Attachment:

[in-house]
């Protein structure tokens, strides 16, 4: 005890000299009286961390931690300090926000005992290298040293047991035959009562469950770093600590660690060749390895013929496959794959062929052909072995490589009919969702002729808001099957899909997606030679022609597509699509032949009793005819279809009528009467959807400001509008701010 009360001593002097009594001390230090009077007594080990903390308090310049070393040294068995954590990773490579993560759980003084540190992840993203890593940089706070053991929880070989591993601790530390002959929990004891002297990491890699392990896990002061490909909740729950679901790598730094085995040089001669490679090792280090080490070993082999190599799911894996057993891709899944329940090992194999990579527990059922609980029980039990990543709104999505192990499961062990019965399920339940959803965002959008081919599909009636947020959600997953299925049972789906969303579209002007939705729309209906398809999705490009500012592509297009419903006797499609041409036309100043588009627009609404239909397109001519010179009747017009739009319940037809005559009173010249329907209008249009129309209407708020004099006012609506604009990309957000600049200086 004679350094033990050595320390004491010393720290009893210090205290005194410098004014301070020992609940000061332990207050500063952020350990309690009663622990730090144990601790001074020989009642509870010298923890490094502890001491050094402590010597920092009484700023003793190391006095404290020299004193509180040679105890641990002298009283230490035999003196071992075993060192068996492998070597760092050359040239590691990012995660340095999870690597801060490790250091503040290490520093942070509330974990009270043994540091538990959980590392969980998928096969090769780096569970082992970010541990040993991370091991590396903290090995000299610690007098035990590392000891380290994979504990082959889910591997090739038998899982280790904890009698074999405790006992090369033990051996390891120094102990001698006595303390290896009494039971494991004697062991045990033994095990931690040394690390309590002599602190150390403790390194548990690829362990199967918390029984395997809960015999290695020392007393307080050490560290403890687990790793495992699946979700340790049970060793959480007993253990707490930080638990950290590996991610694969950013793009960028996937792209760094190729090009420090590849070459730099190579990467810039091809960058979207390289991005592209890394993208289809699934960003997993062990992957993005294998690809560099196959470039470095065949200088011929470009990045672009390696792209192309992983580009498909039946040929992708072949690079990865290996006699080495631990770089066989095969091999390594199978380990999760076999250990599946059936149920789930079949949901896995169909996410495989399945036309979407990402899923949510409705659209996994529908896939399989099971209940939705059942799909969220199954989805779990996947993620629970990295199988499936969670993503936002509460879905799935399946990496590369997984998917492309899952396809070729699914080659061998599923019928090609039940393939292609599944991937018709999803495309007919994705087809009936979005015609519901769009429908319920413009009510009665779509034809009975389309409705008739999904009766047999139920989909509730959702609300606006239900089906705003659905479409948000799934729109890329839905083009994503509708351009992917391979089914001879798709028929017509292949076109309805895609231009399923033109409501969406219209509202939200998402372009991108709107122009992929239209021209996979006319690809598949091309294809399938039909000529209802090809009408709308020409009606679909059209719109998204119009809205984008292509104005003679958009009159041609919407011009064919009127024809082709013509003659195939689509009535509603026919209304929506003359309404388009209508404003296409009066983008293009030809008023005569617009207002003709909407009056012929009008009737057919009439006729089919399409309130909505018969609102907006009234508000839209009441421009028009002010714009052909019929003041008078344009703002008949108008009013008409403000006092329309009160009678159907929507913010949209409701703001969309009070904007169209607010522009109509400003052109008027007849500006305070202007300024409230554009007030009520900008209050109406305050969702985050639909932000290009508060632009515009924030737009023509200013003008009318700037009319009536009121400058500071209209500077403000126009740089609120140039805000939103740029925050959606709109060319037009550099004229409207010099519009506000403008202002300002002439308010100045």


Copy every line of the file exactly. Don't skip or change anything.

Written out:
[in-house]
């Protein structure tokens, strides 16, 4: 005890000299009286961390931690300090926000005992290298040293047991035959009562469950770093600590660690060749390895013929496959794959062929052909072995490589009919969702002729808001099957899909997606030679022609597509699509032949009793005819279809009528009467959807400001509008701010 009360001593002097009594001390230090009077007594080990903390308090310049070393040294068995954590990773490579993560759980003084540190992840993203890593940089706070053991929880070989591993601790530390002959929990004891002297990491890699392990896990002061490909909740729950679901790598730094085995040089001669490679090792280090080490070993082999190599799911894996057993891709899944329940090992194999990579527990059922609980029980039990990543709104999505192990499961062990019965399920339940959803965002959008081919599909009636947020959600997953299925049972789906969303579209002007939705729309209906398809999705490009500012592509297009419903006797499609041409036309100043588009627009609404239909397109001519010179009747017009739009319940037809005559009173010249329907209008249009129309209407708020004099006012609506604009990309957000600049200086 004679350094033990050595320390004491010393720290009893210090205290005194410098004014301070020992609940000061332990207050500063952020350990309690009663622990730090144990601790001074020989009642509870010298923890490094502890001491050094402590010597920092009484700023003793190391006095404290020299004193509180040679105890641990002298009283230490035999003196071992075993060192068996492998070597760092050359040239590691990012995660340095999870690597801060490790250091503040290490520093942070509330974990009270043994540091538990959980590392969980998928096969090769780096569970082992970010541990040993991370091991590396903290090995000299610690007098035990590392000891380290994979504990082959889910591997090739038998899982280790904890009698074999405790006992090369033990051996390891120094102990001698006595303390290896009494039971494991004697062991045990033994095990931690040394690390309590002599602190150390403790390194548990690829362990199967918390029984395997809960015999290695020392007393307080050490560290403890687990790793495992699946979700340790049970060793959480007993253990707490930080638990950290590996991610694969950013793009960028996937792209760094190729090009420090590849070459730099190579990467810039091809960058979207390289991005592209890394993208289809699934960003997993062990992957993005294998690809560099196959470039470095065949200088011929470009990045672009390696792209192309992983580009498909039946040929992708072949690079990865290996006699080495631990770089066989095969091999390594199978380990999760076999250990599946059936149920789930079949949901896995169909996410495989399945036309979407990402899923949510409705659209996994529908896939399989099971209940939705059942799909969220199954989805779990996947993620629970990295199988499936969670993503936002509460879905799935399946990496590369997984998917492309899952396809070729699914080659061998599923019928090609039940393939292609599944991937018709999803495309007919994705087809009936979005015609519901769009429908319920413009009510009665779509034809009975389309409705008739999904009766047999139920989909509730959702609300606006239900089906705003659905479409948000799934729109890329839905083009994503509708351009992917391979089914001879798709028929017509292949076109309805895609231009399923033109409501969406219209509202939200998402372009991108709107122009992929239209021209996979006319690809598949091309294809399938039909000529209802090809009408709308020409009606679909059209719109998204119009809205984008292509104005003679958009009159041609919407011009064919009127024809082709013509003659195939689509009535509603026919209304929506003359309404388009209508404003296409009066983008293009030809008023005569617009207002003709909407009056012929009008009737057919009439006729089919399409309130909505018969609102907006009234508000839209009441421009028009002010714009052909019929003041008078344009703002008949108008009013008409403000006092329309009160009678159907929507913010949209409701703001969309009070904007169209607010522009109509400003052109008027007849500006305070202007300024409230554009007030009520900008209050109406305050969702985050639909932000290009508060632009515009924030737009023509200013003008009318700037009319009536009121400058500071209209500077403000126009740089609120140039805000939103740029925050959606709109060319037009550099004229409207010099519009506000403008202002300002002439308010100045």